Burns are serious injuries that may cause infections or disfigurement. You could be burned by hot car parts, fuel, or maybe even the asphalt if you’re ejected from your vehicle on a hot day.

Burns require weeks or months of consistent care to fully heal.

Brain Injuries

Some injuries, such as brain damage, aren’t immediately clear to the naked eye. Motor vehicle accidents are one of the leading causes of brain injuries across all age groups.

In a car accident, your body may stop accelerating before your brain stops, which causes your brain to crash against your skull. The brain can also be injured by a crushing blow or impaling object.

Brain injuries impact people in different ways. Mild injuries could cause headaches, vision problems, temporary memory loss, nausea, and fatigue, while in severe cases, brain injuries can reduce cognitive function, cause short-term and long-term memory loss, or disable a person completely.

Steps to Take After a Distracted Driving Accident

There is no such thing as a “normal” reaction to a car accident. After a crash, you might feel confused, upset, frightened, overwhelmed, shocked, or numb.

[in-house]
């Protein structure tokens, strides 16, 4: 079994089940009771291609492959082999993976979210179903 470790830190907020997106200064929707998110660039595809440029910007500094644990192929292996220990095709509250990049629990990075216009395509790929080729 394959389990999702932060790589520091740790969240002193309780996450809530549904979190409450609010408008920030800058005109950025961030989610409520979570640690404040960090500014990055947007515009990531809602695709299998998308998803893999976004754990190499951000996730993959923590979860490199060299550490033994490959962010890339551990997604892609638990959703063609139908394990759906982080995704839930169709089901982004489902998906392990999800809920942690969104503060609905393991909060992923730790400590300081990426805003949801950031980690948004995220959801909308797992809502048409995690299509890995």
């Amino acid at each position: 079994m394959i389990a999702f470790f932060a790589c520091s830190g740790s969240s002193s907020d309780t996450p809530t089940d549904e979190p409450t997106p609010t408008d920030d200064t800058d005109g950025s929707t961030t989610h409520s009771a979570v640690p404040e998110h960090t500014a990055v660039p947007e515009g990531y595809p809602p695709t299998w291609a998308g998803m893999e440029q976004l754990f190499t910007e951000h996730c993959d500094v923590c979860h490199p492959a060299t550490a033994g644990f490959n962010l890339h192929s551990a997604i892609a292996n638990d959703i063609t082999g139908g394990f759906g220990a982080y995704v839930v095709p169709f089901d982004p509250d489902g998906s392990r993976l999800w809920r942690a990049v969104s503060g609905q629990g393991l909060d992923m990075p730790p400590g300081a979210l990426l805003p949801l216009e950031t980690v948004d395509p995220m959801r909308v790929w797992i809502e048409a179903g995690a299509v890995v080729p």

No matter how you feel, there are a few important steps you should try to keep in mind to protect yourself and others immediately after the crash.

Get to Safety

Accident scenes can be chaotic. After the dust settles, your car could be disabled in the middle of the road or surrounded by high-speed traffic.

If you can’t safely move your car, you should relocate on foot, if possible. Get to a parking lot or a wide shoulder where other drivers can easily see and avoid you.

If you can move your car, pull off onto a wide shoulder or into a parking lot. Turn on your emergency blinkers and stay in the vehicle until help arrives.

Call Law Enforcement

Call the police as soon as possible. This step is essential even after a minor accident.

Your insurance company will want a copy of a police report that includes details and observations about the car accident. It’s much easier to create this report on-site than to try recalling details later from memory.

Further, it’s best to get the police on the scene as soon as possible in case someone is hurt. If anyone has life-threatening injuries, be sure to let the dispatcher know so that they can send an ambulance.

Document the Scene

If possible, gather photo and video evidence of the crash. Take pictures of the vehicles, your surroundings, and any injuries.

This evidence may come in handy later as you discuss the accident with law enforcement and the insurance company.